New Beginnings

Pictured above: My dad & sister with her kids, me & my grandpa (Drinking margaritas.  Is this wrong?)

I am currently sitting in the Zeitgeist coffee shop in Seattle.  I am in Washington to visit my sister, her children, my father, and grandfather.  The last time I saw everyone but my father was two years ago, right before I left to do Peace Corps in Cameroon.  Since I’ve been gone, my  niece, who was a one-year-old baby when I left, has turned into a miniature person talking a blue streak and giving the classic “because” answer to why questions.  Two years doesn’t really seem like all that long, except when you look at the change in small children.  Or old grandparents.  My grandfather is in his 90’s, and was determinedly driving from Seattle to San Francisco by himself two years ago.  Since I’ve been gone, he has lost his strength to do it anymore.  With small children and old grandparents one can see marked physical changes in two years, whereas I see little change in myself.  However, even if I look basically the same in the mirror, I know that I have changed.  The change has little to do with my appearance, and a lot to do with my patience, my faith in myself, and my determination to do something with my life that challenges me intellectually, emotionally, and existentially.  America has changed to.  We have our first African American president, the economy is at a terrifying low, and everyone is talking about global warming.  I feel that being away has made me much better appreciate the magnitude of these changes, in a way that only complete separation can.

And now, after only 2 months of trying to ascertain and appreciate these changes, I am embarking on another adventure.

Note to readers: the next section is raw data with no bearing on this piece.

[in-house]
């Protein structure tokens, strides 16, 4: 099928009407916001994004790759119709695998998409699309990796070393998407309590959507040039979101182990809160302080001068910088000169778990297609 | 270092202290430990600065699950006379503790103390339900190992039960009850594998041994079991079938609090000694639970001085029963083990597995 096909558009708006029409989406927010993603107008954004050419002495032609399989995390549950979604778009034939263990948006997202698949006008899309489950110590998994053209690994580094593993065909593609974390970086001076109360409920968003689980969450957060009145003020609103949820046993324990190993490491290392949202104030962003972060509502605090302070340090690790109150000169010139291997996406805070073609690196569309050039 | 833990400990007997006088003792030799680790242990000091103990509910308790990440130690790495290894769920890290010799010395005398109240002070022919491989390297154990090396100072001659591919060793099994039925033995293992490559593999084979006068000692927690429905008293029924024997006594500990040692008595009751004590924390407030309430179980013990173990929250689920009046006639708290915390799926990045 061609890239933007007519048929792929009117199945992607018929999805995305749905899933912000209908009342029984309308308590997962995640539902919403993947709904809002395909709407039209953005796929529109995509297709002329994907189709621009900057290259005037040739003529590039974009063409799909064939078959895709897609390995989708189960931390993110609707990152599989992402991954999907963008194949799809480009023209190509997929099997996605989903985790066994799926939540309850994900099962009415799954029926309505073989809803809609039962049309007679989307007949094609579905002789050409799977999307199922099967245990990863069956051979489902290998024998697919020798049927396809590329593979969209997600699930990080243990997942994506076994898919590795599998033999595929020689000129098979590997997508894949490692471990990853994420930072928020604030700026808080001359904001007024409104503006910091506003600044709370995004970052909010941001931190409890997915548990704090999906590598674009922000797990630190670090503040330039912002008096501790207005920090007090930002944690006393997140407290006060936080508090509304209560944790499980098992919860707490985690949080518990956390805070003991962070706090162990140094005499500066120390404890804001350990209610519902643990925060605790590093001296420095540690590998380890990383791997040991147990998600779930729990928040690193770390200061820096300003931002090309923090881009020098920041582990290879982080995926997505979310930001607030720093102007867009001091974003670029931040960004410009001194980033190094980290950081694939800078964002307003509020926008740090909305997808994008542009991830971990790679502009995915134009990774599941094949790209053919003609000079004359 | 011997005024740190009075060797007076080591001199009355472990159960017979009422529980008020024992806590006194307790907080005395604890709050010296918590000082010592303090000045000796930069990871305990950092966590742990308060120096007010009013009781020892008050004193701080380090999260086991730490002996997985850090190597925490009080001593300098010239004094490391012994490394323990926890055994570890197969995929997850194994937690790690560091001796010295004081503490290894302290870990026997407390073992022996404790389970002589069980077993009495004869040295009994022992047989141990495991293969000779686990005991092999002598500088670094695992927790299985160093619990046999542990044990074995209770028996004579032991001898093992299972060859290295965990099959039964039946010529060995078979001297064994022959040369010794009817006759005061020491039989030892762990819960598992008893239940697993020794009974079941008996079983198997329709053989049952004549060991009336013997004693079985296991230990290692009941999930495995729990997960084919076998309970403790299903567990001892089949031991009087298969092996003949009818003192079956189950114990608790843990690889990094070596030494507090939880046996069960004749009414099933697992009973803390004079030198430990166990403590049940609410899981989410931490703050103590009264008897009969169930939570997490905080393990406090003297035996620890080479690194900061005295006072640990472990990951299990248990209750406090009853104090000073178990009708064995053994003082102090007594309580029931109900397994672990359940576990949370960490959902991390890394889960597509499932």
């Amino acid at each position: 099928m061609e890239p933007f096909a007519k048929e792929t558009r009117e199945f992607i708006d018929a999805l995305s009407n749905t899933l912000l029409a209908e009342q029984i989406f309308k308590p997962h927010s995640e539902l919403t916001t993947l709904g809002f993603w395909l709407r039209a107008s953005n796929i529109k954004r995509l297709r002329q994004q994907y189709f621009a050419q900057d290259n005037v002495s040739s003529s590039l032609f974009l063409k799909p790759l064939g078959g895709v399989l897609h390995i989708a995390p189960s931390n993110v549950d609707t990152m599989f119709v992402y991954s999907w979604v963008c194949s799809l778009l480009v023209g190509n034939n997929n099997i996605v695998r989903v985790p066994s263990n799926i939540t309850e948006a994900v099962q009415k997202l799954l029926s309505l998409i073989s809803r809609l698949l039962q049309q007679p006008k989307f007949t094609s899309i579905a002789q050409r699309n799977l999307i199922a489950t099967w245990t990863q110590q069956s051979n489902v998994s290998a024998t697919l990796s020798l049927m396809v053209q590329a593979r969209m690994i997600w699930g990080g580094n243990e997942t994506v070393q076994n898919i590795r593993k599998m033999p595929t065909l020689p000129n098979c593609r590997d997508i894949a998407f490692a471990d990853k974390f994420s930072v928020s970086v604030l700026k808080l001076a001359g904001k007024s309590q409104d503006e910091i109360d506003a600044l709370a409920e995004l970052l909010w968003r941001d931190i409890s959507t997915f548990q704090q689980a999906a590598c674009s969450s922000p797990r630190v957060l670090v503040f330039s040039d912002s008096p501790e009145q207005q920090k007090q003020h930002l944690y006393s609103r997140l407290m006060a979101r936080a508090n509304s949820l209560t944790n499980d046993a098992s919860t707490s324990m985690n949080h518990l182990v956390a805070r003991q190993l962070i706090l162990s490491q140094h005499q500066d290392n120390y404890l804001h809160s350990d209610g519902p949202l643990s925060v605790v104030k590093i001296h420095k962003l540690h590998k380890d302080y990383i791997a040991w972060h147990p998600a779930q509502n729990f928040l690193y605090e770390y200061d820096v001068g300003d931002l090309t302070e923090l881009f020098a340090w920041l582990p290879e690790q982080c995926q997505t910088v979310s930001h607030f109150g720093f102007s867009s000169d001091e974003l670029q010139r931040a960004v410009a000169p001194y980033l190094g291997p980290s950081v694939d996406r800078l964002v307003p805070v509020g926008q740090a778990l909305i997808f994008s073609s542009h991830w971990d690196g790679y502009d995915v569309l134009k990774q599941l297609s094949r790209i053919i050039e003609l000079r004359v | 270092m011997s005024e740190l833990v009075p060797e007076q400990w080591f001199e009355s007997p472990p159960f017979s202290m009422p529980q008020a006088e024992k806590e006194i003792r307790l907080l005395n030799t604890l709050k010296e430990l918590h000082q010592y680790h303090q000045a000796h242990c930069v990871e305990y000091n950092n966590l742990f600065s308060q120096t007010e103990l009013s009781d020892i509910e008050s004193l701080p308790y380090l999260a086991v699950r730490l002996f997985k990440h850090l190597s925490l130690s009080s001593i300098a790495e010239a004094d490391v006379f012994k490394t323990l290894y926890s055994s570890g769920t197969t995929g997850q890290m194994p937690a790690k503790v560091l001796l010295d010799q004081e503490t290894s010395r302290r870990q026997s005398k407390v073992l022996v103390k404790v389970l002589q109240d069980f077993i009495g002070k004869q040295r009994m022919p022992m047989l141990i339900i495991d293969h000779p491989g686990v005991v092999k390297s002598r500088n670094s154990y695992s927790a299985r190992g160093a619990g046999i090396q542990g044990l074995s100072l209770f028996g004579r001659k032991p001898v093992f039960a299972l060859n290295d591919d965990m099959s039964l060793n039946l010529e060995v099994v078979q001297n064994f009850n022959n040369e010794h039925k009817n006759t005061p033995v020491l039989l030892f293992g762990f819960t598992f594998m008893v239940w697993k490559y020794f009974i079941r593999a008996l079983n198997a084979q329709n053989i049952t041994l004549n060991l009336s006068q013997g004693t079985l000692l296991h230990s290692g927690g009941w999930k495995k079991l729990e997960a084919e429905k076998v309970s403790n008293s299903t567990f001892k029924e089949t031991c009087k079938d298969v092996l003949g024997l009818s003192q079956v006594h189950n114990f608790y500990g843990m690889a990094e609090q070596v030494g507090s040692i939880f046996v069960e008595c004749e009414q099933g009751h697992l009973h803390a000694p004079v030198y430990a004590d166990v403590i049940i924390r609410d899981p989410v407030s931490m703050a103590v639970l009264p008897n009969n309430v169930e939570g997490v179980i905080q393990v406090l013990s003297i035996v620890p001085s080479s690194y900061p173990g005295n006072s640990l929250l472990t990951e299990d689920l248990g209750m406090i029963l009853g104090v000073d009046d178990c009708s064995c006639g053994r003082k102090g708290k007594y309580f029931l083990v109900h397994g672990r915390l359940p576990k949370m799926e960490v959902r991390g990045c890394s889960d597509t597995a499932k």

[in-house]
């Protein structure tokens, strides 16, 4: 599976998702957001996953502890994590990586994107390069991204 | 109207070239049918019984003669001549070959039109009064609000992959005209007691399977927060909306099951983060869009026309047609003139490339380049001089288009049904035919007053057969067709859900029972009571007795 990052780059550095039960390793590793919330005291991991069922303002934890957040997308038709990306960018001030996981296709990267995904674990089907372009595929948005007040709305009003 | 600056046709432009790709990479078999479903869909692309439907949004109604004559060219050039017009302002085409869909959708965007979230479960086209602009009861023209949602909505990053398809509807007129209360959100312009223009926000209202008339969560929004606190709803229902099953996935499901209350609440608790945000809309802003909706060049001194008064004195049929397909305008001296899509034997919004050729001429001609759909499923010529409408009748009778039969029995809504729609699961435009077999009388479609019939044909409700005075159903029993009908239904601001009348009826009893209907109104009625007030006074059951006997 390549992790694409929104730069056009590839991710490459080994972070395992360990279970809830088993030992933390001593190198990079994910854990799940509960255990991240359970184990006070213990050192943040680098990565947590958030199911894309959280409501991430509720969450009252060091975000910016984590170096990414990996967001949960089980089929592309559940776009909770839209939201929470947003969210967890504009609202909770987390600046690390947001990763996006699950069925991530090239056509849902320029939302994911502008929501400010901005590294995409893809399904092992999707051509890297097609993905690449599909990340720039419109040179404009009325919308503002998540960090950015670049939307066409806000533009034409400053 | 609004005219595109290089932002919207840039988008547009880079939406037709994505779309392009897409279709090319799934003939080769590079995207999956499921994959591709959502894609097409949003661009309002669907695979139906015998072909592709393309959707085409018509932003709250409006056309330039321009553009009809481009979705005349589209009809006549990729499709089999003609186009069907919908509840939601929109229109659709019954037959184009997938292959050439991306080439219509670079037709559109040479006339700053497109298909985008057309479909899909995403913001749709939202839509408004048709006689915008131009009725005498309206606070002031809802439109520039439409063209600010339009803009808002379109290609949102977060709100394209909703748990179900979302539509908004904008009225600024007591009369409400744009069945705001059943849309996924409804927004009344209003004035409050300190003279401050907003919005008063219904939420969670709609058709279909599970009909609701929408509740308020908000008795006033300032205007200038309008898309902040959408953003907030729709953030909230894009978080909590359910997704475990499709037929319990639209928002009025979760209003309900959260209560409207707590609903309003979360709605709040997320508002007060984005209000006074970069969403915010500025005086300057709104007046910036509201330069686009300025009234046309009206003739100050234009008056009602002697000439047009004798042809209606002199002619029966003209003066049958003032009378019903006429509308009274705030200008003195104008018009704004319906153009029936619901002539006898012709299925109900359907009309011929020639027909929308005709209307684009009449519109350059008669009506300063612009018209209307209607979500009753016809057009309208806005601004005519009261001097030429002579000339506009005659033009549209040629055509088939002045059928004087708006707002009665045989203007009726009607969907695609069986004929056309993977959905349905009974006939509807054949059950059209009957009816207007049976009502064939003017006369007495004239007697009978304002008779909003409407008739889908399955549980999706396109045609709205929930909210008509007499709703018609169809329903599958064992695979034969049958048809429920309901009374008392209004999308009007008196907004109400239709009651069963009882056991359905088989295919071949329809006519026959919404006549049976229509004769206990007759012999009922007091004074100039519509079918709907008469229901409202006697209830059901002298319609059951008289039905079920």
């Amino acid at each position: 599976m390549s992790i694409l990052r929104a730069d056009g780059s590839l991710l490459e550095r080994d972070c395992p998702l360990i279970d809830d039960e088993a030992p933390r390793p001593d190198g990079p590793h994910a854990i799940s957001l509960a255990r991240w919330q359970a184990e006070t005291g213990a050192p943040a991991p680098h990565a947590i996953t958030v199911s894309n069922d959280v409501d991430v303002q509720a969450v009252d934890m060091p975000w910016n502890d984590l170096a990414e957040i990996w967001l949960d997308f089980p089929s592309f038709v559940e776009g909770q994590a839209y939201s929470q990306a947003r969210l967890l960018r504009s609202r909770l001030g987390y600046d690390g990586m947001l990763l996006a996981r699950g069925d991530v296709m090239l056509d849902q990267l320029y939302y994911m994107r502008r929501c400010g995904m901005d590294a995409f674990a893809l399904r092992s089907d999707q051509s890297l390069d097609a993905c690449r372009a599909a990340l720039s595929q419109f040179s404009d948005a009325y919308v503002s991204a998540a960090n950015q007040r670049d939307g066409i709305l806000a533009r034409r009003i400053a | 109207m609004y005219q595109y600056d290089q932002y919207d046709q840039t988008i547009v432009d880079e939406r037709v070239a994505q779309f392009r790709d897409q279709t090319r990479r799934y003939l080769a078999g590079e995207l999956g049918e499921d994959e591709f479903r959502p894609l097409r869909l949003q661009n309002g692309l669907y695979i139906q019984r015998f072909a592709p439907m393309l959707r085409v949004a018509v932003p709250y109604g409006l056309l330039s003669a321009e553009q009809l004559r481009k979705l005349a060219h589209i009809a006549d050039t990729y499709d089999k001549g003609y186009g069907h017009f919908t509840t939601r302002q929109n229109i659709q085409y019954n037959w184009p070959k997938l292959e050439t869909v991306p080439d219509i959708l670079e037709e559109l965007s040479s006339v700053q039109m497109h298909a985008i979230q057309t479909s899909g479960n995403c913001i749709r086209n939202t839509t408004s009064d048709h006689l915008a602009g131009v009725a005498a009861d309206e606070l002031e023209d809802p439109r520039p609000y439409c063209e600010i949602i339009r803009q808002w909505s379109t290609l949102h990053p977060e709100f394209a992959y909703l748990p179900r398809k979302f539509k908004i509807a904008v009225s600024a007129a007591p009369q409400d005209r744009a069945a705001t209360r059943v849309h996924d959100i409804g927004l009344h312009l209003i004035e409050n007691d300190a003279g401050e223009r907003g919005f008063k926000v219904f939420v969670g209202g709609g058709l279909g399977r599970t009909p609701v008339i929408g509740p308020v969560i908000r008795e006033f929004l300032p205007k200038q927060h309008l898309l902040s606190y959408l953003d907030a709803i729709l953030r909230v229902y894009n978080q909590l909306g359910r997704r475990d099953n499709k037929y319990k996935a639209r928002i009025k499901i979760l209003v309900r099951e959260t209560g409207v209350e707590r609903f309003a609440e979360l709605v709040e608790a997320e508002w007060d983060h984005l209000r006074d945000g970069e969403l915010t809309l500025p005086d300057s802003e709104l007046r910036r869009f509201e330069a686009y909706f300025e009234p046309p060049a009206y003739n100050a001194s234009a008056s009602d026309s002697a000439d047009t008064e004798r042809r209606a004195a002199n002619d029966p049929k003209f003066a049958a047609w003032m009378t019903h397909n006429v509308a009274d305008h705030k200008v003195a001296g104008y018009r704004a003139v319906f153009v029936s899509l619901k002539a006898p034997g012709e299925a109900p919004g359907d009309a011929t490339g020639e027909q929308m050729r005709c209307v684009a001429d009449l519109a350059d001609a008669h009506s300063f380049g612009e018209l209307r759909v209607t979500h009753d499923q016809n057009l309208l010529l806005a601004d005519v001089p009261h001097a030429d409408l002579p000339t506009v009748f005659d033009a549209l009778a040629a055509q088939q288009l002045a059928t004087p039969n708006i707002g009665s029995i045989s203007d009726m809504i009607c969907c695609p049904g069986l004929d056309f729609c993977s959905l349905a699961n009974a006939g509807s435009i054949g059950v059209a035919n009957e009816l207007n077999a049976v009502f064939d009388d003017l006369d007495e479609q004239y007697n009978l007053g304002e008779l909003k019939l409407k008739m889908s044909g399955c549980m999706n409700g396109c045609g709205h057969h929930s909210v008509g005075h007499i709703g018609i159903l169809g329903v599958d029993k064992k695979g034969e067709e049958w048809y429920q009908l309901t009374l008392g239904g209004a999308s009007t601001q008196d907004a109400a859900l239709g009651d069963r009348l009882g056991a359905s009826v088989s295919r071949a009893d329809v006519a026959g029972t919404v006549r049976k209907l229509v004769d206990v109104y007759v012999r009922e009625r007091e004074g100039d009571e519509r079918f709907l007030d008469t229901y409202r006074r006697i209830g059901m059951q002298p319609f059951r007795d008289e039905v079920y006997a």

In two weeks, I leave for Bologna to begin my graduate studies in international relations at the Johns Hopkins School of Advanced International Studies (SAIS).  I will spend one academic year in Bologna and the next in DC.  In hopes of starting grad school right after I returned from Peace Corps, I studied for and took the GRE in Cameroon and applied to several schools based in DC (where the majority of the international NGOs are based).  SAIS was my first choice (the main campus is in DC, not Baltimore), and the acceptance to the Bologna campus a total surprise.  I wasn’t sure if I was ready to do a whole other year abroad after being out in the middle of nowhere for two, and spending my whole junior year of college abroad, with only senior year in the States.  However, I realized that I couldn’t say no to Johns Hopkins, and that I couldn’t say no to Italy.  Come on.  Bologna is where spaghetti bolognese comes from.

SO: This blog is a continuation of my blog monsejouraucameroun.blogspot.com.  It will hopefully encompass all of the noteworthy events and circumstances of my next year in Bologna, and beyond.

I am scheduled to arrive in Bologna after a plane trip to Milan with two layovers, a shuttle ride to the train station, a train to Bologna, a taxi to the SAIS Bologna Center, and a most likely embarrassing walk down a narrow street carrying all of my luggage containing both freezing winter and scorching summer wardrobes.  Stay tuned.

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~ by Emilie on August 7, 2009.

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